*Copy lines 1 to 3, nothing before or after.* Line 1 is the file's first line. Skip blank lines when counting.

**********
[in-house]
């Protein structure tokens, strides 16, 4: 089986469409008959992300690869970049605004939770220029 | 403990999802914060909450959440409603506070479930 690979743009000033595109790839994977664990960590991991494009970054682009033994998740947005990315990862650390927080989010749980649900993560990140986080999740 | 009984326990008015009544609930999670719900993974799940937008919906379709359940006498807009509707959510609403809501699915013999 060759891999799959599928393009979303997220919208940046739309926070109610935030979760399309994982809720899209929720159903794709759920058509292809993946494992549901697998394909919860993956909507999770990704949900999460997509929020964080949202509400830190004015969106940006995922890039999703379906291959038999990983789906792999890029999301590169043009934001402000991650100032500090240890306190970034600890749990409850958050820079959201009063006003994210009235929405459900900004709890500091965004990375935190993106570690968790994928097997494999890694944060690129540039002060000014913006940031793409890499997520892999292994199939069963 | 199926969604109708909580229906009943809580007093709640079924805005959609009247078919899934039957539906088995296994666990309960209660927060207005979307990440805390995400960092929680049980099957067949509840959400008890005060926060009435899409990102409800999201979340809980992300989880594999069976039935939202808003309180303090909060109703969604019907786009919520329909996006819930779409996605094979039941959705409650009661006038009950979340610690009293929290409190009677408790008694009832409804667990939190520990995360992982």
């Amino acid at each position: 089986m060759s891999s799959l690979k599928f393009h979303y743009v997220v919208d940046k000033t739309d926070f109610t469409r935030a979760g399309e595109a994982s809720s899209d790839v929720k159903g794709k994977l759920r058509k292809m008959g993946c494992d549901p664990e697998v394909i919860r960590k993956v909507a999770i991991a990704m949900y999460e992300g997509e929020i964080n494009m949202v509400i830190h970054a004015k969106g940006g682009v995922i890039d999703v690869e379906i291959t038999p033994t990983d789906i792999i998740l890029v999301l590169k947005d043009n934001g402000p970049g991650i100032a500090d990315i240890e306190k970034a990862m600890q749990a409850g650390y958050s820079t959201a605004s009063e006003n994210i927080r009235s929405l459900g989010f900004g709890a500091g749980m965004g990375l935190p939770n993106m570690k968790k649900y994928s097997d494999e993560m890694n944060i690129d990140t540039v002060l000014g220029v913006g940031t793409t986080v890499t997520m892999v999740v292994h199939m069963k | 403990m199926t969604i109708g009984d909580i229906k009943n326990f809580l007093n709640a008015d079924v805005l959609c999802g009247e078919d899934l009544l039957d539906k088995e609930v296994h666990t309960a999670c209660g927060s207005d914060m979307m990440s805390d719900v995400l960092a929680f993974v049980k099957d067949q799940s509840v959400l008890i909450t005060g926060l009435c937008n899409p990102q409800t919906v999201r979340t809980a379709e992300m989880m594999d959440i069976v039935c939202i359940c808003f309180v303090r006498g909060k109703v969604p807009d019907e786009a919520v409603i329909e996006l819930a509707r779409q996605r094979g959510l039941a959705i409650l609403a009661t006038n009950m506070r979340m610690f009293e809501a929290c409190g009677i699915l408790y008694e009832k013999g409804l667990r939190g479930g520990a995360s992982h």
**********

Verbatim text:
[in-house]
């Protein structure tokens, strides 16, 4: 089986469409008959992300690869970049605004939770220029 | 403990999802914060909450959440409603506070479930 690979743009000033595109790839994977664990960590991991494009970054682009033994998740947005990315990862650390927080989010749980649900993560990140986080999740 | 009984326990008015009544609930999670719900993974799940937008919906379709359940006498807009509707959510609403809501699915013999 060759891999799959599928393009979303997220919208940046739309926070109610935030979760399309994982809720899209929720159903794709759920058509292809993946494992549901697998394909919860993956909507999770990704949900999460997509929020964080949202509400830190004015969106940006995922890039999703379906291959038999990983789906792999890029999301590169043009934001402000991650100032500090240890306190970034600890749990409850958050820079959201009063006003994210009235929405459900900004709890500091965004990375935190993106570690968790994928097997494999890694944060690129540039002060000014913006940031793409890499997520892999292994199939069963 | 199926969604109708909580229906009943809580007093709640079924805005959609009247078919899934039957539906088995296994666990309960209660927060207005979307990440805390995400960092929680049980099957067949509840959400008890005060926060009435899409990102409800999201979340809980992300989880594999069976039935939202808003309180303090909060109703969604019907786009919520329909996006819930779409996605094979039941959705409650009661006038009950979340610690009293929290409190009677408790008694009832409804667990939190520990995360992982």
């Amino acid at each position: 089986m060759s891999s799959l690979k599928f393009h979303y743009v997220v919208d940046k000033t739309d926070f109610t469409r935030a979760g399309e595109a994982s809720s899209d790839v929720k159903g794709k994977l759920r058509k292809m008959g993946c494992d549901p664990e697998v394909i919860r960590k993956v909507a999770i991991a990704m949900y999460e992300g997509e929020i964080n494009m949202v509400i830190h970054a004015k969106g940006g682009v995922i890039d999703v690869e379906i291959t038999p033994t990983d789906i792999i998740l890029v999301l590169k947005d043009n934001g402000p970049g991650i100032a500090d990315i240890e306190k970034a990862m600890q749990a409850g650390y958050s820079t959201a605004s009063e006003n994210i927080r009235s929405l459900g989010f900004g709890a500091g749980m965004g990375l935190p939770n993106m570690k968790k649900y994928s097997d494999e993560m890694n944060i690129d990140t540039v002060l000014g220029v913006g940031t793409t986080v890499t997520m892999v999740v292994h199939m069963k | 403990m199926t969604i109708g009984d909580i229906k009943n326990f809580l007093n709640a008015d079924v805005l959609c999802g009247e078919d899934l009544l039957d539906k088995e609930v296994h666990t309960a999670c209660g927060s207005d914060m979307m990440s805390d719900v995400l960092a929680f993974v049980k099957d067949q799940s509840v959400l008890i909450t005060g926060l009435c937008n899409p990102q409800t919906v999201r979340t809980a379709e992300m989880m594999d959440i069976v039935c939202i359940c808003f309180v303090r006498g909060k109703v969604p807009d019907e786009a919520v409603i329909e996006l819930a509707r779409q996605r094979g959510l039941a959705i409650l609403a009661t006038n009950m506070r979340m610690f009293e809501a929290c409190g009677i699915l408790y008694e009832k013999g409804l667990r939190g479930g520990a995360s992982h």